Seemingly due to fears that folding money or change poses a coronavirus transmission threat, many of San Francisco’s restaurants, cafes, and coffee shops have announced that they will only accept payment via credit card or app. That’s a practice that’s against San Francisco law, the city’s police chief reiterated Monday, saying that citizens that observe restaurants or other businesses refusing to accept cash payments should report them to the authorities.
Monday’s press conference wasn’t the first time that this issue has been raised. When the Bay Area’s shelter in place was first ordered in March, Gloria Chan, a spokesperson for San Francisco’s Office of Economic and Workforce Development, said that the city’s law requiring all stores to accept payments in cash would remain in effect. “We’re not currently engaged in any discussions about a freeze on this important equity policy,” Chan said at the time. “As a city, we still need to ensure everyone can purchase goods, whether or not they have access to credit or noncash forms of payment.”
Despite this assertion, a significant number of restaurants that remain open for takeout and delivery publicly say that they no longer accept cash. Some, like the Philz chain of coffee shops, have even made it a selling point: The latter told the SF Chronicle in April that patrons can only order “through the Philz mobile app.” When contacted by Eater SF, a Philz spokesperson confirmed “all order must be facilitated by the customer using their mobile phone and the Philz app.” When asked about how this worked with SF’s cash acceptance policy, the spokesperson said, “The Philz team does not have anything to add regarding your question.”
But on Monday, San Francisco Police Department Chief Bill Scott said that businesses that refuse to accept cash are breaking the law. “The ordinance about accepting cash is still active,” Scott said Monday. “It has not been suspended. And I want to remind everybody what the spirit of that is — this is about equity. Not everybody has a credit card or an ATM card, and people need essential services.”
Scott’s words echo those of then District 5 Supervisor Vallie Brown, who in 2019 successfully passed legislation requiring all San Francisco storefront businesses to accept cash payments. The law doesn’t apply to pop-ups or food trucks, but all brick-and-mortar restaurants (and other SF businesses) have been expected to comply for over a year. At the time, Brown said that the law was intended to block the “discrimination and elite nature of the [no cash] business model which requires customers to have bank accounts and a smart phone to purchase any items.”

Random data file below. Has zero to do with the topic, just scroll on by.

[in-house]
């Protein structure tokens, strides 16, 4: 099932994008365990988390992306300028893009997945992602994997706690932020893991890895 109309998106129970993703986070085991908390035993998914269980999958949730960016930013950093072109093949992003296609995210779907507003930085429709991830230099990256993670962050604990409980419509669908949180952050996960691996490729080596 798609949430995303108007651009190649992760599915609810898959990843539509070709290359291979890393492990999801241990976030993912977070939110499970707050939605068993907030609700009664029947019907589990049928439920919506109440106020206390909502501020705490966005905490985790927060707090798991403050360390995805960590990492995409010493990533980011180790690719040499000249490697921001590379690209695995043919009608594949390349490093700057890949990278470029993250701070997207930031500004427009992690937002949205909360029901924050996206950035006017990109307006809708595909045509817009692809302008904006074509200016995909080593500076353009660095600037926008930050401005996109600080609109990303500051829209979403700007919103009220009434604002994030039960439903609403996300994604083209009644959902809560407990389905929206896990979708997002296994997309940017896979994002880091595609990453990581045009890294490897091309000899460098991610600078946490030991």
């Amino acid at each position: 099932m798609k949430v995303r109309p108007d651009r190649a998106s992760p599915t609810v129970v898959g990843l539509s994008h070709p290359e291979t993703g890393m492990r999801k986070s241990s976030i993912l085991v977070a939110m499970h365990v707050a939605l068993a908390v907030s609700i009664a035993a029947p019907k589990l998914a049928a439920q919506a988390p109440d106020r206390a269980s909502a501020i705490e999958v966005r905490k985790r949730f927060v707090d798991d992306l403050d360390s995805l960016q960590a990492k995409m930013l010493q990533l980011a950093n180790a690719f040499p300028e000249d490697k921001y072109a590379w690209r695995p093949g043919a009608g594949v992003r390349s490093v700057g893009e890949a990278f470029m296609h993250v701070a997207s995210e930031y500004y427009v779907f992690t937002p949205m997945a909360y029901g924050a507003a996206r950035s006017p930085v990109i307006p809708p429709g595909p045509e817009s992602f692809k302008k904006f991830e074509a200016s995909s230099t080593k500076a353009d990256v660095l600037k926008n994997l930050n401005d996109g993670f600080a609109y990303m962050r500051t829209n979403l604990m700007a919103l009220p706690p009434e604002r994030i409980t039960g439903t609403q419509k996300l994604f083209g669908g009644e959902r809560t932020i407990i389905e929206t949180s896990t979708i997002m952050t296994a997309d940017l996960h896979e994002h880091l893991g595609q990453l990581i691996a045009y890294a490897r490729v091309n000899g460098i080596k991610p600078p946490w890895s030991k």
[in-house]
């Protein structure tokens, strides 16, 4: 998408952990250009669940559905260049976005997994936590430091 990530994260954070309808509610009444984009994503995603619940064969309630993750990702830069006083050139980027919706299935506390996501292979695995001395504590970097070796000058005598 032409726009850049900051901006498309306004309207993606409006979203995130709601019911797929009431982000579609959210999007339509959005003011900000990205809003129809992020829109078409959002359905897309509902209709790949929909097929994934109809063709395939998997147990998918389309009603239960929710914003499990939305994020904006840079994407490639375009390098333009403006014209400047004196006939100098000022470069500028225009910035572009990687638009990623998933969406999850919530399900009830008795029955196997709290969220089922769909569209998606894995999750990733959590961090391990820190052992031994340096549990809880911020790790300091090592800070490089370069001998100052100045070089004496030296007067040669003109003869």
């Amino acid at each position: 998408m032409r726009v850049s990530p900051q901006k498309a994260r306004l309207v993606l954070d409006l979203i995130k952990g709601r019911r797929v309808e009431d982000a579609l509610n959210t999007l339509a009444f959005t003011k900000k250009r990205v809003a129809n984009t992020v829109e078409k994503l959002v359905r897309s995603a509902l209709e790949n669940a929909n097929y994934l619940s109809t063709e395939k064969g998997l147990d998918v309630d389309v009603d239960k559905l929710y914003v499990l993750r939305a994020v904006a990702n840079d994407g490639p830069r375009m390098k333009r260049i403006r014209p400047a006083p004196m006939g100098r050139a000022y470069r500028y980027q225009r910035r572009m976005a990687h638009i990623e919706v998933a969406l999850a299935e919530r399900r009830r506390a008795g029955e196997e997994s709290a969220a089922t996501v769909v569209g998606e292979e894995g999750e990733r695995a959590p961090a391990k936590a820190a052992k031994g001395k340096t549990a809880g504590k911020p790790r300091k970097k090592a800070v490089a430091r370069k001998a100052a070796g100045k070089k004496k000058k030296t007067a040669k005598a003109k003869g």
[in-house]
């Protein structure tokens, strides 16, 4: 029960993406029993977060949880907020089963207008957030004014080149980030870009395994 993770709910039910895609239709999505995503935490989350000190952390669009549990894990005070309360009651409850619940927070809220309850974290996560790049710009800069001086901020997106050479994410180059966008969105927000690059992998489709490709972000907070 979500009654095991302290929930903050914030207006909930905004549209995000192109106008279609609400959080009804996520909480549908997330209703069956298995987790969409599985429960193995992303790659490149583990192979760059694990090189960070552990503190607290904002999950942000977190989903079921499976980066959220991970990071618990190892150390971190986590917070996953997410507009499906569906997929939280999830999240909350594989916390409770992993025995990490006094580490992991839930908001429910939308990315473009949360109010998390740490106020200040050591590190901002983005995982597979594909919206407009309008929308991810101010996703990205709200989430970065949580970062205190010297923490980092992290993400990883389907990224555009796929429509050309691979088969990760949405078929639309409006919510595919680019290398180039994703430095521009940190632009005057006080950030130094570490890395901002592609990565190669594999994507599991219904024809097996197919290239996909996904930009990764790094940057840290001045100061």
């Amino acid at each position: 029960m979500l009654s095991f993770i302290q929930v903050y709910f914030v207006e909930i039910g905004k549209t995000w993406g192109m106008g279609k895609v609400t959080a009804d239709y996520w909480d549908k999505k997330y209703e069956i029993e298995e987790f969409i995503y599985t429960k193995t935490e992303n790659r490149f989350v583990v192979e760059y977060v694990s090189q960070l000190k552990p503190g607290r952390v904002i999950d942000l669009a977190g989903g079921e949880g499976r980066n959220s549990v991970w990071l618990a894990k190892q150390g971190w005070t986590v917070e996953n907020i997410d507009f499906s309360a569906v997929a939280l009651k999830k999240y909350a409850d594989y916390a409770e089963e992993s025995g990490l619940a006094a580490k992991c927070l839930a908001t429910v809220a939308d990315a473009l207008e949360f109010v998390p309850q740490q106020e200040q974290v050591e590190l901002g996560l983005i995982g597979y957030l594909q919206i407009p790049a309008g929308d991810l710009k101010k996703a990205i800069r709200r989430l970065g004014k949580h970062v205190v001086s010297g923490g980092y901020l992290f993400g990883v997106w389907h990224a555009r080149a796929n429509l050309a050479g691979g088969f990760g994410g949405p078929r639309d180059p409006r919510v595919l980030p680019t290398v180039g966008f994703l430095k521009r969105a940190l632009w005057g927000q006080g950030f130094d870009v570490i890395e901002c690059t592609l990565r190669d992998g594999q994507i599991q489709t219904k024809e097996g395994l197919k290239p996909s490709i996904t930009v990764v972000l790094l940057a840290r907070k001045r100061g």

Brown, of course, didn’t foresee the pandemic when she proposed her legislation, and many restaurants and cafes say that going cash free is for the protection of workers, who run the risk of infection by handling cash. Speaking with the SF Chronicle, however, UCSF professor of epidemiology and infectious disease expert George Rutherford says that “there is a very low likelihood of the virus passing from cash to person...It’s a relatively uncommon occurrence but that’s not to say it can’t happen.” According to Rutherford, credit cards or cell phones pose just as much of a threat, as “viruses don’t just reside on just paper money, they’re on plastic as well.”
According to the Centers for Disease Control and Prevention (CDC), transmission of COVID-19 “is thought to spread mainly from person-to-person” either “between people who are in close contact with one another (within about 6 feet)” or “through respiratory droplets produced when an infected person coughs or sneezes.”
“It may be possible that a person can get COVID-19 by touching a surface or object that has the virus on it and then touching their own mouth, nose, or possibly their eyes,” the CDC says, “but this is not thought to be the main way the virus spreads.”
Fact-checking organizations like Snopes say that fears of cash as a virus transmission agent might have started with a widely shared article from a UK-based publication headlined “Dirty banknotes may be spreading the coronavirus, WHO suggests.” According to World Health Organization spokesperson Fadela Chaib, the article misrepresented WHO’s stance. “We did NOT say that cash was transmitting coronavirus,” Chaib tells MarketWatch. “We were asked if we thought banknotes could transmit COVID-19 and we said you should wash your hands after handling money, especially if handling or eating food,” he says, but “WHO did NOT say banknotes would transmit COVID-19, nor have we issued any warnings or statements about this.”
And yet, these fears seem to persist. This correspondent, for example, witnessed the denial of a cash sale firsthand last week. A bakery that was offering home cooking staples refused to take cash from a woman who was attempting to buy flour, saying that it “isn’t allowed anymore.” When the woman said that she did not have a credit card, the worker just said she was sorry and that there was nothing she could do. Another patron offered to take the cash and pay for the woman’s purchase by credit card, but otherwise, the cardless woman would have been out of luck.
Situations like that one are why the law exists, Scott says, as it’s about “making sure that everybody in our city has access to what they need. That is the spirit of this.”
Scott says that if people come across businesses that “are not abiding by” the cash acceptance law, “the proper venue is to call our non-emergency line — that’s if you need a police officer to respond to help resolve that. That’s 415-553-0123.”